Thai Drunken Noodles (Pad Kee Mao)
chicken / bok choy
Wide rice noodles simmered in a dark, sweet and savory sauce known as "drunken noodles" are a Thai take-out favorite for good reason. Fortunately, this dish is easy enough to replicate at home with a few common ingredients. Smarts: We offer a few suggestions for substitutes if you can't find the fresh wide rice noodles usually used in this dish.
- Chicken breasts, boneless and skinless - 1 lb, thinly sliced
- Bok choy (sub broccoli) - 6 oz, halved and sliced
- Mushrooms, any button - 4 oz, sliced
- Peppers, jalapeno (opt) - 1, sliced
- Eggs - 2
- Fresh wide rice noodles (sub dry rice noodles, or fettucini) - 8 oz
- Oil, cooking - 1 Tbsp + 1 Tbsp
- Garlic - 2 cloves, chopped
- Sugar, granulated - 2 Tbsp
- Soy sauce, low-sodium - 1/4 cup
- Fish sauce - 1 tsp
- Vinegar, rice - 2 tsp
- Make sauce - Chop garlic. Combine with sugar, soy sauce, fish sauce and vinegar. (Can be done up to 5 days ahead)
- Chicken - Cut into thin slices and tenderize with a fork. Pour half the sauce (reserve the other half) over chicken and marinate for 30 minutes and up to a day. (Can be done 1 day ahead)
- Bok choy / Mushrooms / Jalapenos - Prep as directed. (Can be done up to 3 days ahead)
- Whisk eggs.
- Cook noodles according to package directions. (Be sure to cook just until noodles are al dente, not soggy, as they will cook a bit more in the sauce.)
- Heat a wok or non-stick pan over medium heat. Add first part of oil. When oil begins to shimmer add chicken. Saute until chicken is cooked through, 3 to 4 minutes. Transfer chicken to a plate and return pan to heat.
- Add second part of oil and mushrooms and saute until tender, ~2 minutes. Add bok choy and jalapeno and saute until bok choy stems are tender, ~2 minutes more. Add reserved sauce and toss to combine. Push vegetables to the sides of the pan, forming an empty space in the center. Add eggs and scramble until firm. When eggs are cooked, add in noodles and chicken. Toss just until everything is coated in sauce.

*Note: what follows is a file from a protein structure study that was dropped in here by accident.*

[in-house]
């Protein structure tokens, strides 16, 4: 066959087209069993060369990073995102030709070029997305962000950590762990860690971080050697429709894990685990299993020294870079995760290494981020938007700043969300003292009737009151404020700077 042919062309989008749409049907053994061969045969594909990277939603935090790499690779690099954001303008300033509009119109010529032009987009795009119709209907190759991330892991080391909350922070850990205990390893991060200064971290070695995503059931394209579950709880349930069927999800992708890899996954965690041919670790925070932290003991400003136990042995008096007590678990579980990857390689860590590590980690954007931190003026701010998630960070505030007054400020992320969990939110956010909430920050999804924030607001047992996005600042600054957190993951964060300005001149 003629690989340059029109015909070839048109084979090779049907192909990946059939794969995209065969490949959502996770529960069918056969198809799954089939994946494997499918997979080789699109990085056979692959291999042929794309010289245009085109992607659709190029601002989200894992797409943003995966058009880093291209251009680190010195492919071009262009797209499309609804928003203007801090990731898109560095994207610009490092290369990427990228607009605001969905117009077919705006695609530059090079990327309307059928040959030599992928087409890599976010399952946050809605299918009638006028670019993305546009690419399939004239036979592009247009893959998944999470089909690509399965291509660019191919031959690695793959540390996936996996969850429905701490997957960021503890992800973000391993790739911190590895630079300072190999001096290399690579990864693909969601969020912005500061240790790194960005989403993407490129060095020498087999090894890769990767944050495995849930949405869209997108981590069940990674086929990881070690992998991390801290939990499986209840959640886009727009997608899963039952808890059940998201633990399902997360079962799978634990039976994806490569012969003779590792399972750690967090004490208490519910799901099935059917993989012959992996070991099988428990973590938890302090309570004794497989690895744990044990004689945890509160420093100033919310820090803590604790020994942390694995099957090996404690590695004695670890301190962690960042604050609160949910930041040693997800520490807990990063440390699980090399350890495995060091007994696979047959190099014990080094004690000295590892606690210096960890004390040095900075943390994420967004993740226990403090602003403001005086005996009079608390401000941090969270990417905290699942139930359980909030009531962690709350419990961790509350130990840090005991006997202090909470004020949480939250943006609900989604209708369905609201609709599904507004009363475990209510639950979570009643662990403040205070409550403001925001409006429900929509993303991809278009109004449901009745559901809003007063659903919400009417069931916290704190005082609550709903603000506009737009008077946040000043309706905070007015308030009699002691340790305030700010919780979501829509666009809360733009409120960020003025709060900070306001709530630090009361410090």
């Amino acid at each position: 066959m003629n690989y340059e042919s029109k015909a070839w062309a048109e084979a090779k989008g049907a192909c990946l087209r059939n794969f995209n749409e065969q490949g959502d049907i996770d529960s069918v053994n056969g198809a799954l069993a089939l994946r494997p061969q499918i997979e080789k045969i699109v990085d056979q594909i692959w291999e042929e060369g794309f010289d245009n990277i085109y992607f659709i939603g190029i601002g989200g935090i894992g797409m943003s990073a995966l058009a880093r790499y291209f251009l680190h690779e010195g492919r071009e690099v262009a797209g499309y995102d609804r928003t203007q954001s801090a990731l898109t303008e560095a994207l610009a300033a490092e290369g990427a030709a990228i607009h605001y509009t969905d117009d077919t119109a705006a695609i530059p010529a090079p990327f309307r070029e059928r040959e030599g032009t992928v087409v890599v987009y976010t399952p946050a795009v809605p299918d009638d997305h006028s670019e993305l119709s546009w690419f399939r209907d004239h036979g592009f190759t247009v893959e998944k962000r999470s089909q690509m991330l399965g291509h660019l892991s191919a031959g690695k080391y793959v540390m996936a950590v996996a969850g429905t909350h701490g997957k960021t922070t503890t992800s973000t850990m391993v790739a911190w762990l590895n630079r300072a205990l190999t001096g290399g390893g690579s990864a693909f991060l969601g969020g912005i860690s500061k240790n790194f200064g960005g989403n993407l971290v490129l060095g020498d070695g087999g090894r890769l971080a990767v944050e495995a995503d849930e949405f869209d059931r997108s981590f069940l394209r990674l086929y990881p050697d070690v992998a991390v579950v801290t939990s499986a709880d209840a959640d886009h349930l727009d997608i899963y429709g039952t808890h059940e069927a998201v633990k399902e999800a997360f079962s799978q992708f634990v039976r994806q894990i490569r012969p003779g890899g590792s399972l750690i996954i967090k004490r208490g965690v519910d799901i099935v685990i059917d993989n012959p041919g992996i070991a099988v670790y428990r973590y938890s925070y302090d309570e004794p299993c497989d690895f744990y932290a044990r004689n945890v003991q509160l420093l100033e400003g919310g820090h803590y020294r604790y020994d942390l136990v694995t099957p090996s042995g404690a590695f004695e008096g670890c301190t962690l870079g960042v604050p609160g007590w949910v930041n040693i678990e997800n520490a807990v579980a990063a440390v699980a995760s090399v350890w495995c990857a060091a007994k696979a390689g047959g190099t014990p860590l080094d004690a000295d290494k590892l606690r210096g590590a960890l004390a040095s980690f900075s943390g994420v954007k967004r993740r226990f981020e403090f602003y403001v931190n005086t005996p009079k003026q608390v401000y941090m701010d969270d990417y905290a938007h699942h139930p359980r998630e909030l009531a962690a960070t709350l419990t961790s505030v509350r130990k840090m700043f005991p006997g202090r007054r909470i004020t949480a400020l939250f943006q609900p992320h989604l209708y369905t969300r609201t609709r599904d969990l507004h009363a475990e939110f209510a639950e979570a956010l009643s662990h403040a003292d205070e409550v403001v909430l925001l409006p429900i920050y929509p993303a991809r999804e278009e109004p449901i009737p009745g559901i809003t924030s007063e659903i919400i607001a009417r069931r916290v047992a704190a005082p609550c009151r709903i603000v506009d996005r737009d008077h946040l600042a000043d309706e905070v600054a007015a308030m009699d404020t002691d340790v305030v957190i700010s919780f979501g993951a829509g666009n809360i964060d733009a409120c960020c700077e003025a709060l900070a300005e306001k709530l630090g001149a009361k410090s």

- Enjoy noodles hot out of the wok! If you like, you can sprinkle red pepper flakes over the top for extra spice.
Flavors were good, but the dish seemed a little dry. I think my egg soaked up a lot of sauce while scrambling, even though I pushed it to the side. Next time, I think I'd add the sauce after scrambling the egg.0 Helpful
The tofu never really got crispy, but that might have been a technical error on my part. Doubled the sauce, but only did 1.5x the sugar component. I used white rice because of grocery availability.0 Helpful
Wish I had doubled the sauce. Overall it was okay. Just a bit bland. I order this dish at Thai restaurants and this didn't quite meet my expectations.0 Helpful
First of all, don't try to make 6 servings of this. Its way too much for one pan. Flavors were good though.0 Helpful
Really good! I would make more sauce and add it at the end0 Helpful
I doubled the sauce, but it still didn't seem like enough? I used dry rice noodles, but perhaps 8 oz dry was too much considering that was the weight needed for fresh noodles? A recommended weight for dry noodles would be helpful next time.0 Helpful